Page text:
Nonlinear finite element methods (FEM) have long been used to model deformations of soft tissue, but only recently has GPU computing evolved to the point where such methods can be performed in real time. The ability to model the dynamics of soft tissue in real time using FEM offers numerous benefits to both surgical simulation and planning. Currently, many real-time surgical simulations either use simplified mass-spring models or linear FEM, both of which suffer from inaccuracies under large strains or rotations. Nonlinear FEM would result in a more robust and realistic simulation. Furthermore, the incorporation of haptics imposes an additional computational cost, given that the force feedback loops in a realistic haptic simulation require frequencies on the order of 1 kHz, versus the 30-60 Hz used in graphics. Maintaining such high frequencies poses a significant computational challenge, especially when combined with the computational cost of nonlinear FEM. However, such a real-time platform would allow surgeons using virtual reality environments to save time in surgical planning without sacrificing prediction accuracy.
Although nonlinear real-time FEM has broad applicability, we illustrate the technique in the context of maxillomandibular advancement surgery, a clinical procedure used to reduce the severity of obstructive sleep apnea (OSA) and mitigate the risks of the co-morbidities associated with severe OSA. In this procedure, the surgeon wants to advance the maxilla and/or mandible enough to open the airway while minimizing undesired cosmetic alterations, e.g., prognathia. Since both the advancement and the airway diameter are typically measured in millimeters, surgical planning should be as accurate as possible.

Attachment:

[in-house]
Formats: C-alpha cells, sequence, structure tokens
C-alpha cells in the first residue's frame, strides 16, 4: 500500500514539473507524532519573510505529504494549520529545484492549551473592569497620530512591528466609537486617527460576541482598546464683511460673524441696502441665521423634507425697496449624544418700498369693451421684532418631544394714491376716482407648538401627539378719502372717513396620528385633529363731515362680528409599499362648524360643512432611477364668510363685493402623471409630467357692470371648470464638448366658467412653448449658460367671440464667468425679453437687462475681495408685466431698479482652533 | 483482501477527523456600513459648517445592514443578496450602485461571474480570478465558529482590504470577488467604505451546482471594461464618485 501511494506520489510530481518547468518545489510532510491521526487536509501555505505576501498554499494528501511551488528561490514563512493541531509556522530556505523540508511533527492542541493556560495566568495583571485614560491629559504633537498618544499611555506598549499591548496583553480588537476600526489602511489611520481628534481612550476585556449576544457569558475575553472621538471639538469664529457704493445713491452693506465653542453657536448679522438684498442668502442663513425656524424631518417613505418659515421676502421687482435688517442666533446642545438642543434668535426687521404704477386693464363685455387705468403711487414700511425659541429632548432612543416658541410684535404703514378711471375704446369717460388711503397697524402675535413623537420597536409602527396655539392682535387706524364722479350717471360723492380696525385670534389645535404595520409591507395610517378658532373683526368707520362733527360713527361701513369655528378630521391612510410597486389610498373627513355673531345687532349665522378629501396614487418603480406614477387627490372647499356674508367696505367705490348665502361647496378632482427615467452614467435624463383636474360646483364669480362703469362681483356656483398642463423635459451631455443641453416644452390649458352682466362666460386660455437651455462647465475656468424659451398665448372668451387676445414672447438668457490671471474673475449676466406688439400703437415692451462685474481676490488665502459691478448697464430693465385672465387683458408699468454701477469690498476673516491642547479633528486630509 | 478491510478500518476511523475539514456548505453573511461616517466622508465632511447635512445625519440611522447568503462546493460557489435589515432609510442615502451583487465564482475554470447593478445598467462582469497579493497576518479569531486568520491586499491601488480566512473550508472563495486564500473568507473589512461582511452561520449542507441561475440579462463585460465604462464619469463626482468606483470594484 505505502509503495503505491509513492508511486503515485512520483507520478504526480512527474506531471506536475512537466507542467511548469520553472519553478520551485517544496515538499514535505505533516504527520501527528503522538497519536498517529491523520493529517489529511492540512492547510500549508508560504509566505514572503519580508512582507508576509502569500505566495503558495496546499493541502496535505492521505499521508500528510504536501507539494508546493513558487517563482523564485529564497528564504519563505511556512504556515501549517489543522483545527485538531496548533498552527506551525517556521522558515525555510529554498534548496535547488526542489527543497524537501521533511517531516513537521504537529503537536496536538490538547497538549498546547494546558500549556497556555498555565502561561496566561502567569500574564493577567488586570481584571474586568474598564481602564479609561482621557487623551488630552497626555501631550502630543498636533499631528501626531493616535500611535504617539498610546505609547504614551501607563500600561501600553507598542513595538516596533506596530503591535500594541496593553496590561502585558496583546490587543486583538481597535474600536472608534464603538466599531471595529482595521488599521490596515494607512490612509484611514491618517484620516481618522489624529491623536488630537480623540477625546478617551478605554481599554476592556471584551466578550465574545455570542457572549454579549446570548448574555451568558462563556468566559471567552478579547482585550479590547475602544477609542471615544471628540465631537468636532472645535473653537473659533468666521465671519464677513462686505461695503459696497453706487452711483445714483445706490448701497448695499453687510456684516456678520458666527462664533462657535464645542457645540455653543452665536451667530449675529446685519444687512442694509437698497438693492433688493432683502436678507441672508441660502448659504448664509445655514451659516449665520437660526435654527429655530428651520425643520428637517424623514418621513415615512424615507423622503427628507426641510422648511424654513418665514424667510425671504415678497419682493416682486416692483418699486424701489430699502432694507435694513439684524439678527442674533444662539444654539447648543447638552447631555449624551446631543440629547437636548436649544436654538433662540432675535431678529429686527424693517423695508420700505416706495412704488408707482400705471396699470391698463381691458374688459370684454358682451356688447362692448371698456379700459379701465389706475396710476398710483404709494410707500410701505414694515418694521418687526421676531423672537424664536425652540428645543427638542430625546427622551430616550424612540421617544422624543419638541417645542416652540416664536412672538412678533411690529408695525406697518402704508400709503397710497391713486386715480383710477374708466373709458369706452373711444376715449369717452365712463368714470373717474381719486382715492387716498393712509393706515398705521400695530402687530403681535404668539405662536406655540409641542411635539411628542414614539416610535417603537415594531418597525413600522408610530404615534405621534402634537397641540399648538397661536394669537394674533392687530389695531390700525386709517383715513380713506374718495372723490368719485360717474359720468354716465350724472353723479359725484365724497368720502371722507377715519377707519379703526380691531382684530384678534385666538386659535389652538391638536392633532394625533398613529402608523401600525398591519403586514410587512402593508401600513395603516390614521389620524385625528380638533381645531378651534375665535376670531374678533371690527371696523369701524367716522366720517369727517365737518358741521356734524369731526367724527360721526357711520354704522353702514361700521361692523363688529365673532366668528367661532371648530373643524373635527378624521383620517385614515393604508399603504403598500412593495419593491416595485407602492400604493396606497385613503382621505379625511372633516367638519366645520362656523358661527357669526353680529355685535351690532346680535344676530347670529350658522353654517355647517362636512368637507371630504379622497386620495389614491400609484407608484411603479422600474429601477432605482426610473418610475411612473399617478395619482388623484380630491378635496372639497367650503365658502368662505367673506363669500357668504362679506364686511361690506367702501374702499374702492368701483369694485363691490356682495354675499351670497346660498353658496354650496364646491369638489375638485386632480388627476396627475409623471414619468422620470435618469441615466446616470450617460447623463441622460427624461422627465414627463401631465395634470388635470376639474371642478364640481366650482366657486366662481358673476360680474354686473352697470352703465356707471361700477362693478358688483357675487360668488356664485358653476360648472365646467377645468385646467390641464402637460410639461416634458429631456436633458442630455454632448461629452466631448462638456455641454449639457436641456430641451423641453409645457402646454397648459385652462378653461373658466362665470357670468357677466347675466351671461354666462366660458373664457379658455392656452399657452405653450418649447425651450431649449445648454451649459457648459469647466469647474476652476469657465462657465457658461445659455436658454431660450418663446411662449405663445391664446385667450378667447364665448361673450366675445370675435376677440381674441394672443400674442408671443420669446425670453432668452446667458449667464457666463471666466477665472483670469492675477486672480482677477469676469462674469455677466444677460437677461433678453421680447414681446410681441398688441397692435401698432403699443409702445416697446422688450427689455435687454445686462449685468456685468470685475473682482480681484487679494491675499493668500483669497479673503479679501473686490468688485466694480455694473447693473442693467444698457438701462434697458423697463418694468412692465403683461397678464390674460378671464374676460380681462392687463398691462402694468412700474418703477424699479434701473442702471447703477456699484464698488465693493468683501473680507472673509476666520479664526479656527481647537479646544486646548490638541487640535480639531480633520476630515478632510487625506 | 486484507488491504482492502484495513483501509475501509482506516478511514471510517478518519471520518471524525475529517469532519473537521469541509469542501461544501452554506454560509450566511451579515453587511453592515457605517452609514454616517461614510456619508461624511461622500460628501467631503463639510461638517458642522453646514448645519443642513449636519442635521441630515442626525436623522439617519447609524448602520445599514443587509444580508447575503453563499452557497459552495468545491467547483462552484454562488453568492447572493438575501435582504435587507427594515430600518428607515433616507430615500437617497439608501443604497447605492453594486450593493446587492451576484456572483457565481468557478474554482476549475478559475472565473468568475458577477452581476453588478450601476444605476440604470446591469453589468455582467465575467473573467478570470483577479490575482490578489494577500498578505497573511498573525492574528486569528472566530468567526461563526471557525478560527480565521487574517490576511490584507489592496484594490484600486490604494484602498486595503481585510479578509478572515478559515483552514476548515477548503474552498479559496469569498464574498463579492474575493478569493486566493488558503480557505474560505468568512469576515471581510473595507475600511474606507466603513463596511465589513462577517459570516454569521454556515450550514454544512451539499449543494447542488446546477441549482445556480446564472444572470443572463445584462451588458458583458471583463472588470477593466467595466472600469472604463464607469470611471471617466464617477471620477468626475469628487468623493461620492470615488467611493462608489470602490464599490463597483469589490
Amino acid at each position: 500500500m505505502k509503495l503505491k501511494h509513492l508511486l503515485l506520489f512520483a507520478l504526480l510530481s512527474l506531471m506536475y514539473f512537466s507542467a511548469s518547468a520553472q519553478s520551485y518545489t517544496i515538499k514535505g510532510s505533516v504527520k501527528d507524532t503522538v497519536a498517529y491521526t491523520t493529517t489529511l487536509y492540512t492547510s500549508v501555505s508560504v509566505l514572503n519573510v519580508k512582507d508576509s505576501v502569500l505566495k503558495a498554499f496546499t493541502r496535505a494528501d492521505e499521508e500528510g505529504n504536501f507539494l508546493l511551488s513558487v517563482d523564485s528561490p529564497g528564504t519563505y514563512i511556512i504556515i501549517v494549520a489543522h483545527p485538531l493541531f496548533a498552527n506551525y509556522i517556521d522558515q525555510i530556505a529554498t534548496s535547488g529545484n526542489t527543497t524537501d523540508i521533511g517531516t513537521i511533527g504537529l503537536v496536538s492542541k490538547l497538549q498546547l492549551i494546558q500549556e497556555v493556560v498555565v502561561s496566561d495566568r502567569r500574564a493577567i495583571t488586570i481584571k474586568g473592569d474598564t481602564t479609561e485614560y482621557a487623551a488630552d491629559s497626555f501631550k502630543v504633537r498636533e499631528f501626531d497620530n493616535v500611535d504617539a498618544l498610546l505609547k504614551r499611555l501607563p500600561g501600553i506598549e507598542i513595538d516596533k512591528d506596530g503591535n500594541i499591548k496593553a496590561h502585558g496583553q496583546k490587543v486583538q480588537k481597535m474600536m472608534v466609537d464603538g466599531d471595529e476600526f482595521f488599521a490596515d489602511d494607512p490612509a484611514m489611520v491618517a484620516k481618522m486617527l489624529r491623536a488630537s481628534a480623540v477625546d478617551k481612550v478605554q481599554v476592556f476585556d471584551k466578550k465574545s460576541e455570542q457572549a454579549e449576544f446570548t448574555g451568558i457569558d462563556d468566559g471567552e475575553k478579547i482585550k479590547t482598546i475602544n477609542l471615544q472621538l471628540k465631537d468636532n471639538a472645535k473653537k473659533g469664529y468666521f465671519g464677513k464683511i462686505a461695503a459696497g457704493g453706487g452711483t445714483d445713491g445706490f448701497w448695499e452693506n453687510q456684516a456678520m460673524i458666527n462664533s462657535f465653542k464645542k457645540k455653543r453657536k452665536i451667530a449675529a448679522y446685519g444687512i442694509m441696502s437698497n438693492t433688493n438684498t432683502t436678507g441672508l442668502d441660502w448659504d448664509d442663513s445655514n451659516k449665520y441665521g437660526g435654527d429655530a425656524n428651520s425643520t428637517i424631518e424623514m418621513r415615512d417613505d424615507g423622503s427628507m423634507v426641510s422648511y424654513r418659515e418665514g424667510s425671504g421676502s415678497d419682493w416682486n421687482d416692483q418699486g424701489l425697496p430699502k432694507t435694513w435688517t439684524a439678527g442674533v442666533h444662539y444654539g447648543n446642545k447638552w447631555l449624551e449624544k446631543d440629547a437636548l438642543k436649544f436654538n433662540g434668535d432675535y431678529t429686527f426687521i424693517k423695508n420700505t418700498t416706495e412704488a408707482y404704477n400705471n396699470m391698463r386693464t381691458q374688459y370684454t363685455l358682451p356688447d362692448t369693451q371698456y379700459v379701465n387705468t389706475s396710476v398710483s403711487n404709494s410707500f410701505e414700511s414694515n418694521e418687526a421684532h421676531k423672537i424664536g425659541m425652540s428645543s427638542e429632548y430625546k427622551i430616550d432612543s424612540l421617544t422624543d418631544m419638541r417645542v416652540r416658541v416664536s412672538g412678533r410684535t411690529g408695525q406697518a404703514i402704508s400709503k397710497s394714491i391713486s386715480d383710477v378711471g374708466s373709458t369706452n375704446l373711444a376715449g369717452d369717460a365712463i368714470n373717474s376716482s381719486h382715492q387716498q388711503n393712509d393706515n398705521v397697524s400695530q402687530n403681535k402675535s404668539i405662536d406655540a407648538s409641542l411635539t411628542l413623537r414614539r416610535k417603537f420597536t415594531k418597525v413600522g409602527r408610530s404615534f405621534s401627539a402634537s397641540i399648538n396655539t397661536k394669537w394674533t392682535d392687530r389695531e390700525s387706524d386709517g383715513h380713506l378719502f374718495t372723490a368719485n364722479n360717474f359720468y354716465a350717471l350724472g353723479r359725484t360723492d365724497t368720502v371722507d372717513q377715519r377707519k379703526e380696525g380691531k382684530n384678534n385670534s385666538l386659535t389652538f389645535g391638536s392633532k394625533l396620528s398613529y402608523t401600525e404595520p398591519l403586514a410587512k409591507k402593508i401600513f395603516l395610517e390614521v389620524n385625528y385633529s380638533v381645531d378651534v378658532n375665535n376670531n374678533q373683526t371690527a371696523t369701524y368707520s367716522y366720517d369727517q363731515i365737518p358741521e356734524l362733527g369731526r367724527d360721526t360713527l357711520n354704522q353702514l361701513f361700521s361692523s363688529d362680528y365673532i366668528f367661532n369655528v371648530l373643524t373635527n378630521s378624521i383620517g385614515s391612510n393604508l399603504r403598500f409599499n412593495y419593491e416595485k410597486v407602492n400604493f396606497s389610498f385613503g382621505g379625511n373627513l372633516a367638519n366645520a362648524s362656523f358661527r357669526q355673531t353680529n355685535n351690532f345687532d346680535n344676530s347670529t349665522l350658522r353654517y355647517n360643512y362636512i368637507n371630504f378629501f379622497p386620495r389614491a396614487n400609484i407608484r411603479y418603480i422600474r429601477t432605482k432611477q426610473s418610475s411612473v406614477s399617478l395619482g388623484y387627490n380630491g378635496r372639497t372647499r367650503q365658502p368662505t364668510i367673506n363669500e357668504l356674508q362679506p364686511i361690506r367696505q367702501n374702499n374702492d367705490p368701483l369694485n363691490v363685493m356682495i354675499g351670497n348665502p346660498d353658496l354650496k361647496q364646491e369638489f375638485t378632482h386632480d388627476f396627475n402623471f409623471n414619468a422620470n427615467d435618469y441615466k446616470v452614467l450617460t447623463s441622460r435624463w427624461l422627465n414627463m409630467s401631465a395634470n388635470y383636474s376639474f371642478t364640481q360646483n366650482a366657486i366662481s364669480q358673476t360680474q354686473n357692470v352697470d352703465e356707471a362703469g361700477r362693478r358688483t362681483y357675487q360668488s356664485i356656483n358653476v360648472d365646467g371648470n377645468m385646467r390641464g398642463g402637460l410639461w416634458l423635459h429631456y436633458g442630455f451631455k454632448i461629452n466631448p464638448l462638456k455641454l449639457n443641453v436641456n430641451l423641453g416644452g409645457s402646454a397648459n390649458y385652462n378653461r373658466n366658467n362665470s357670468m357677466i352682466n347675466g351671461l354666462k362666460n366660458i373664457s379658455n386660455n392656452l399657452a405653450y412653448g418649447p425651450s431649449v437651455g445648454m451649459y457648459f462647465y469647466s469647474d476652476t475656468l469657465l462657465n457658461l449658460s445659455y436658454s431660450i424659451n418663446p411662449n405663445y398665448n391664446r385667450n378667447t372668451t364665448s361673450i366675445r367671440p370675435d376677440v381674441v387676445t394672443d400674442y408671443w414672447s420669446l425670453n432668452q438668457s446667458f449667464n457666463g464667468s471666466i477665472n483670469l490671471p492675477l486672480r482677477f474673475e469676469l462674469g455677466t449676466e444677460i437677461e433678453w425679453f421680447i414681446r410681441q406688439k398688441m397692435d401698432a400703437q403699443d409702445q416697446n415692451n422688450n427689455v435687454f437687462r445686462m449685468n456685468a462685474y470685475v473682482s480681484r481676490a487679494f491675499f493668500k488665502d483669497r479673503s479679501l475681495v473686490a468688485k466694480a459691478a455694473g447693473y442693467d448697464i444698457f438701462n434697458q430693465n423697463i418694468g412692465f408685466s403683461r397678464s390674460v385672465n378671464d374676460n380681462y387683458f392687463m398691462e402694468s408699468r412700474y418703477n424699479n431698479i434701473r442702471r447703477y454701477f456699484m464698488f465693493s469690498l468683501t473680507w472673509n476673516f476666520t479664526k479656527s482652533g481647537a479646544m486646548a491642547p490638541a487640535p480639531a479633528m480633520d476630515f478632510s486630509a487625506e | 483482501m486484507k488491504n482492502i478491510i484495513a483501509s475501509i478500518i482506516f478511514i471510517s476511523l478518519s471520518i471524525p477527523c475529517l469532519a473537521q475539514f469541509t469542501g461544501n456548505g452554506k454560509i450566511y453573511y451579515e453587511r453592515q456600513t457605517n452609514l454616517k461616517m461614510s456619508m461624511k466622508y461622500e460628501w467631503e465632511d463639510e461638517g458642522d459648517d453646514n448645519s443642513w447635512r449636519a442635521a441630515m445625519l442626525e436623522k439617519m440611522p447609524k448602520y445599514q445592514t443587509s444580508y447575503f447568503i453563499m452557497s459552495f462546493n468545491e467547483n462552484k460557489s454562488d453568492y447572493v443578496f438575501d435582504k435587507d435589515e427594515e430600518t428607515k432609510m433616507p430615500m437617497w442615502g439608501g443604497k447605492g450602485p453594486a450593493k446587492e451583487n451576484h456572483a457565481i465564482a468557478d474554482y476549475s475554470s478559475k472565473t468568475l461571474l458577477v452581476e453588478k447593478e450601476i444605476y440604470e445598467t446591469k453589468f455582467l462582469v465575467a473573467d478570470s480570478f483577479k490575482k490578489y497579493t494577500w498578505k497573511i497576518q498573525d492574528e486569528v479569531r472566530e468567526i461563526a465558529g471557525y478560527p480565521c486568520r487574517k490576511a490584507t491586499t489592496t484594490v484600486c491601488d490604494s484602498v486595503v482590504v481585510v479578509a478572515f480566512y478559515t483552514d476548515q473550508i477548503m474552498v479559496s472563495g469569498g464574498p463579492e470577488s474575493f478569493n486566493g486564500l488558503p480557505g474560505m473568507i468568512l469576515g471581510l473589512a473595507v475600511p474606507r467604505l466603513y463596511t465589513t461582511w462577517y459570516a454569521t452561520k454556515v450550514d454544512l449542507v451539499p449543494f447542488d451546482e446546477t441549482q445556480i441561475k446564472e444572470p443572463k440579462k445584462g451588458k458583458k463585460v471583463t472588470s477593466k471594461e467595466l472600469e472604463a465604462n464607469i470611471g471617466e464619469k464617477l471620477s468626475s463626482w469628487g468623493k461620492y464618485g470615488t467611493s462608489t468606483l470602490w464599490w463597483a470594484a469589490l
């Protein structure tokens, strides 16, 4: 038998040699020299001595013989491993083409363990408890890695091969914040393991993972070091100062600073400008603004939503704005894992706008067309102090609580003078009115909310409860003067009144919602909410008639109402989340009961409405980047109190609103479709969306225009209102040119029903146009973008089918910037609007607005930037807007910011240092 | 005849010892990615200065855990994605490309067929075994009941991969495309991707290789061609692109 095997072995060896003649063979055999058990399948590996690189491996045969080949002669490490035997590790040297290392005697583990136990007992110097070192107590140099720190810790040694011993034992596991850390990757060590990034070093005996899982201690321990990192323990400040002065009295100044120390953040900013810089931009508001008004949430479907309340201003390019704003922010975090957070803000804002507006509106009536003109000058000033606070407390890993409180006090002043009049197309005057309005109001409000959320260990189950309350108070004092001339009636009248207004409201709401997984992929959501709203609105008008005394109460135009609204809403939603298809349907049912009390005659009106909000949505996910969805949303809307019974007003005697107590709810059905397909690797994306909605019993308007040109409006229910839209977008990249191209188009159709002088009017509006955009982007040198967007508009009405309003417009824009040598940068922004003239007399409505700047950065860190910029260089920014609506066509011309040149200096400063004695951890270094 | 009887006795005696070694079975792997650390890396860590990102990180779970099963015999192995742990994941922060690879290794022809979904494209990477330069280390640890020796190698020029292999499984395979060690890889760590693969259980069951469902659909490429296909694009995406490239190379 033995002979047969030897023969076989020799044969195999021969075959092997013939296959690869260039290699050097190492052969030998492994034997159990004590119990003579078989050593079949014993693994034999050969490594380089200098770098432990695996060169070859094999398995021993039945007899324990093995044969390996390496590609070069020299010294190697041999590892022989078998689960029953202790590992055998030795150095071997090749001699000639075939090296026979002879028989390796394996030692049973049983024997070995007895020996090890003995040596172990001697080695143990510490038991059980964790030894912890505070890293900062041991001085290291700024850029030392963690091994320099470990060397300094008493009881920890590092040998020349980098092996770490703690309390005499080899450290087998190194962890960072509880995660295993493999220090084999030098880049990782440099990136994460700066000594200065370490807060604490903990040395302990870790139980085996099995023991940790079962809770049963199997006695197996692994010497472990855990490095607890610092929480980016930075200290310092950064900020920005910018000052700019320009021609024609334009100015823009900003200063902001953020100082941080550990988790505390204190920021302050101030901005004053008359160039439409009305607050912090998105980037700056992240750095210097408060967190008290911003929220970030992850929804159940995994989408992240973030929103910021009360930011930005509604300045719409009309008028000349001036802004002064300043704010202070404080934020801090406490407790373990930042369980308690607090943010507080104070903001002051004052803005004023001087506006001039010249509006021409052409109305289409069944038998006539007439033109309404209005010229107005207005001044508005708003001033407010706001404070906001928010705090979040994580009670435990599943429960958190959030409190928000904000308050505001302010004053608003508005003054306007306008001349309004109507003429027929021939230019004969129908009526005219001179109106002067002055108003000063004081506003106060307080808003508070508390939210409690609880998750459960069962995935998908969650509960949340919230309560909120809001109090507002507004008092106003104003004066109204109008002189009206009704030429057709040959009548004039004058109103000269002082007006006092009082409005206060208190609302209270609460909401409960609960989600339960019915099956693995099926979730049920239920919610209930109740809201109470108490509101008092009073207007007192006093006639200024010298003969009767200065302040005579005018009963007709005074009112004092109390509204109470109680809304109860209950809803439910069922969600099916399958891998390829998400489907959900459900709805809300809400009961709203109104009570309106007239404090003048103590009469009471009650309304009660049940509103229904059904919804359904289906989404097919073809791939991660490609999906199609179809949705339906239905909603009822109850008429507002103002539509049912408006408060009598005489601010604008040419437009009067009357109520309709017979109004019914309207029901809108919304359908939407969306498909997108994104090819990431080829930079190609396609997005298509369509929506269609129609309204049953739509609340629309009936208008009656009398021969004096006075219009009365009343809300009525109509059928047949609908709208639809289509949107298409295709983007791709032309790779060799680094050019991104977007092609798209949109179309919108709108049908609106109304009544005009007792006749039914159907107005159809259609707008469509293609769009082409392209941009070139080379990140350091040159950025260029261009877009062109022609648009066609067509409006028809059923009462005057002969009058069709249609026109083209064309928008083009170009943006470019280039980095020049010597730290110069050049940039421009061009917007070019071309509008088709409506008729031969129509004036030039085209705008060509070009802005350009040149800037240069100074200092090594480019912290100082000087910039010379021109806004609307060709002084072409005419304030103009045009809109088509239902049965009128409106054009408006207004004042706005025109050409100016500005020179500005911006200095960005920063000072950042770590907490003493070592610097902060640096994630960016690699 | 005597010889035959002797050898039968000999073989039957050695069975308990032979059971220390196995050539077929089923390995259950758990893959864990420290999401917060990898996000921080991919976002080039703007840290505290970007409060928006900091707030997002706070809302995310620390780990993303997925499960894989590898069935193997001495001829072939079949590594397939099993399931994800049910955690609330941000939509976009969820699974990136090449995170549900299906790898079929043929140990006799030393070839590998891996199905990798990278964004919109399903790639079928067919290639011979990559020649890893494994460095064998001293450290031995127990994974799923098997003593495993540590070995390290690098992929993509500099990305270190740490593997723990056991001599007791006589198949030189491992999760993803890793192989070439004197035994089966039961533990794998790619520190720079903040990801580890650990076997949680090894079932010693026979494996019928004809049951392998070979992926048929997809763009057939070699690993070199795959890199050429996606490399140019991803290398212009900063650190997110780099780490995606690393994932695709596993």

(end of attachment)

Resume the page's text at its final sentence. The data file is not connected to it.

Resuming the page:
Our specific FEM formulation currently uses a manually segmented tetrahedral finite element mesh with a St. Venant-Kirchoff constitutive model and Newmark time integration. We calculate the displacement at each time step using Newton-Raphson iteration. To assemble and solve the resulting linear systems, we intend to use OpenCL with existing algorithms to parallelize the computation on a GPU. Finally, we will implement 6-dof haptic interaction, in which the surgeon can use a Phantom Omni device to physically move a virtual fragment of the maxilla or mandible and feel the forces from the resulting soft-tissue displacements in real time. Our initial analysis will use standard material parameters for soft tissue and bone, but we are accumulating a database of pre- and post-surgery patient CT scans that will eventually enable empirical determination of material physical properties.
We will present a real-time, haptic surgical planning environment to model changes in the diameter of the airway given a maxillomandibular advancement. This environment will rely on real-time nonlinear FEM on a GPU to simulate deformations in a soft-tissue mesh. Our evaluation of the software will include qualitative feedback from practicing oromaxillofacial surgeons, as well as numerical benchmarks for meshes of different sizes. For instance, we will be able to compare the predicted airway deformation with the actual post-operative change, using the normed difference in cross-sectional area of the airway integrated along the length of the throat. Based on previous results of GPU-based FEM, we expect to be able to model deformations in real time for meshes consisting of more than 10,000 tetrahedra.
By using parallel computing on a GPU for FEM, we can avoid the usual tradeoff between speed and accuracy to obtain a more realistic simulator for soft tissue. Having such a simulator operate in real time with a haptic interface would allow the surgeon to dynamically interact with a virtual environment in a realistic fashion. In particular, an oromaxillofacial surgeon would greatly benefit from a surgical planning tool that would model the airway volume changes possible with incremental advancements of the maxilla and/or mandible. The surgeon could then plan for the optimal increase in airway volume, given the challenge of balancing aesthetics with surgical feasibility.
On a more general level, the benefits of real-time nonlinear FEM extend to other clinical procedures. Any existing simulators that run slowly or provide rough linear approximations can improve performance or accuracy by using a GPU-based implementation of nonlinear FEM. Ultimately, improvements in the tools available for both surgical training and simulation lead to better clinical outcomes.
Active since 2010.
Funded through NIH Grant Number and the AO Foundation.